On the positive, loan recoveries in the quarter led to a net gain in loan impairment charges, even as the bank’s loan book (-2 per cent q/q) continued to contract. Also, NPL ratio decreased to 5.57 percent as against 7.66 per cent in the preceding period. It is also worth stating that the continued decline in loans (-12per cent YtD), coupled with sustained increase in deposits (+9per cent), has contributed to the decline in loan-to-deposit ratio to 48.21 percent compared to. 58.91 percent in financial year ended December 2017.
Zenith Bank Plc grew profit by 12 per cent to N144.18billion in during third quarter ended September 30, 2018. EPS growth of 16 percent year-on-year, 80 percent quarter on quarter to N1.99 per share was recorded. But following industry trend, gross earnings only increased by one percent, largely on the back of the 11 per cent growth in interest income to N110.39 billion. Interest earned on customer loans stood at 8.35 percent y/y. Also income from government securities, which grew by 44 percent y/y was another major driver of earnings
On the other hand, decline in fees & commission income (-30per cent y/y, -10per cent q/q) led to a disappointing NIR (-18per cent y/y, -37per cent q/q) performance in the quarter. Over the 9 months period, NIR dropped 20per cent, with trading income, other income, and fees and commission income all recording respective negative growth of 35, 24, and 1 percent respectively.
Total impairment charges in the quarter were relatively flat, as it dipped 0.79 per cent y/y. A nine per cent decline in gross customer loans, annualised cost of risk for the period printed at 0.93 per cent as against 2.8 per cent in Q3-17. It is also worth stating that gross loans dipped further by two percent, compared to the figure in half year 2018 as obligors continue to pay down what they owe.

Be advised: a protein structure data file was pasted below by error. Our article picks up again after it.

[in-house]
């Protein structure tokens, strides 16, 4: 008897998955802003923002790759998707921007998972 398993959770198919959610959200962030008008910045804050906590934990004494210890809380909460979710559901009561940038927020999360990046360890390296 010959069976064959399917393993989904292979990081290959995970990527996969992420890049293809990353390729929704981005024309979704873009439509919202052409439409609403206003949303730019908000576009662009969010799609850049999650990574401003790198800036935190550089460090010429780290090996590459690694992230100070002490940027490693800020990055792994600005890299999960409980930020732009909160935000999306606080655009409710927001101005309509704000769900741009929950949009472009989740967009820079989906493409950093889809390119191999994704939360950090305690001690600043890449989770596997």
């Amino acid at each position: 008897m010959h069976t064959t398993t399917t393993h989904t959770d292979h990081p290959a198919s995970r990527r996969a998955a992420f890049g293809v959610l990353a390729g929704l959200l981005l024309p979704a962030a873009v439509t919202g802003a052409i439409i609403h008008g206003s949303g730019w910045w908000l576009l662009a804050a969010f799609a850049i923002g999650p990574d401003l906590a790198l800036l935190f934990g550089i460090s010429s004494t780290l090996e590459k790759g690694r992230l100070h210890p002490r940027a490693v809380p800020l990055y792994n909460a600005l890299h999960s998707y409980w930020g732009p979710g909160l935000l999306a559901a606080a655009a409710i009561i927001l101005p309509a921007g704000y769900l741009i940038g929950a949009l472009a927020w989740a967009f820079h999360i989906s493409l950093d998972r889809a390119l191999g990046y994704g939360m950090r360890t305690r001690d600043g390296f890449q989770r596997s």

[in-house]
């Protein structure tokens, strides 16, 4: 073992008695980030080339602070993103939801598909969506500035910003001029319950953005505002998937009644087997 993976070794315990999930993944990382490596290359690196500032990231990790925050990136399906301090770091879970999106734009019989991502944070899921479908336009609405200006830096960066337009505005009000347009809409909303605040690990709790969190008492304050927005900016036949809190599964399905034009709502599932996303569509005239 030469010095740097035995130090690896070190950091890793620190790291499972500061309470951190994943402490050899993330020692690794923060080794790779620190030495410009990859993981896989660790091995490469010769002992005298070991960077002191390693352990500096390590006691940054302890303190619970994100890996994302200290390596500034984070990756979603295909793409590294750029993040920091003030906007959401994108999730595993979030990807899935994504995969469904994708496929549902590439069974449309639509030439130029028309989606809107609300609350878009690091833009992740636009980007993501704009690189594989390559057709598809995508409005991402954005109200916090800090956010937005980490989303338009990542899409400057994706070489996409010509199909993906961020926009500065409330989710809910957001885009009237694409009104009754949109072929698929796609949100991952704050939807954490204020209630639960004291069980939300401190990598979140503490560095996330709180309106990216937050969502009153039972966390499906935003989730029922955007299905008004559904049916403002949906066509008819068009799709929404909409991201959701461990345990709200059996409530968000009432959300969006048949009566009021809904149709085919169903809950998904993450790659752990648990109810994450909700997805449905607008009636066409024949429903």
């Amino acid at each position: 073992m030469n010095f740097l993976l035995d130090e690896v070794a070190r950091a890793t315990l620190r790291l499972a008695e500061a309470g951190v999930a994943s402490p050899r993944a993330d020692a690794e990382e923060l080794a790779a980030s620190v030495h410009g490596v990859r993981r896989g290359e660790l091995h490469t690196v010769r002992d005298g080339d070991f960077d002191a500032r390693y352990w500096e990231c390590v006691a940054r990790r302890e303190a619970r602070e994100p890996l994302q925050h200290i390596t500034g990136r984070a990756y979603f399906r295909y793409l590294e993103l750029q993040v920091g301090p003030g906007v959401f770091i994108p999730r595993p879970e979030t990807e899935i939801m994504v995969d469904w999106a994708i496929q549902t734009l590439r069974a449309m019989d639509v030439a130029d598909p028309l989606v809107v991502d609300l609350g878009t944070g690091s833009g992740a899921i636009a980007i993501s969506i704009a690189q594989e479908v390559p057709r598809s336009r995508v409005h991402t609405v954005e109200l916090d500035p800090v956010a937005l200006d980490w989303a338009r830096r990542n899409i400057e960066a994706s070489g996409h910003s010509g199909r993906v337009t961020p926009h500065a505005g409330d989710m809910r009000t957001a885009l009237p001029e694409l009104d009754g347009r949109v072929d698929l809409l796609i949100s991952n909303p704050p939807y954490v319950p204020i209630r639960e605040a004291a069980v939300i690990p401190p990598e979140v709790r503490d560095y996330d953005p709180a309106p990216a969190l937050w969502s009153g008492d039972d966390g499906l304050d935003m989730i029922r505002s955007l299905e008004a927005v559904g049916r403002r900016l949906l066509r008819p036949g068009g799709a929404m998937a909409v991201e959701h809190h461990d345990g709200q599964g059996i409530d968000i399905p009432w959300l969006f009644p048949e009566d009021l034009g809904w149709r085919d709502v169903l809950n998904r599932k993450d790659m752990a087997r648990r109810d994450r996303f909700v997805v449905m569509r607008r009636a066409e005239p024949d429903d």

While cost to income ratio for the quarter inched up 200 bps y/y to 45 per cent, according to Cordros Capital, it was much lower than the 53 per cent recorded in half year.
“It is worth stating that the bank recorded a tax credit of NGN2.5 billion in Q3-18, owing to deferred tax asset recognition in tax expenses during the period. Further clarification on the item will be obtained upon our meeting with management. Nonetheless, the tax credit gave the boost to the bank’s earnings, as pre-tax profit was down 0.7per cent y/y in the quarter”, Cordros Capital hinted.
Union Bank, one of Nigeria’s longest standing financial institutions, was able to grow its earnings by 12 percent, a feat others could not achieve in the review period. According to the bank, the growth was made possible by higher earning assets and a 46 per cent growth in non-interest income.
Profit before tax was up 14 per cent to N14.9billion compared to N13.0billion in Q3 2017 while net interest income before impairment also increased by five per cent to N49.4billion.
Non-interest income: up 46 percent to N30.8billion (N21.0billion in Q3 2017); a result of intensified recovery efforts, continued improvements in alternative channel revenues and treasury trading gains.
Union Bank grew Net operating income by 17 percent to N72.8billion from N62.0billion in Q3 2017 as operating expenses jumped by 18 per cent to N58.0billion from N49.0billion in Q3 2017; driven mostly by a 28 per cent increase in regulatory levies.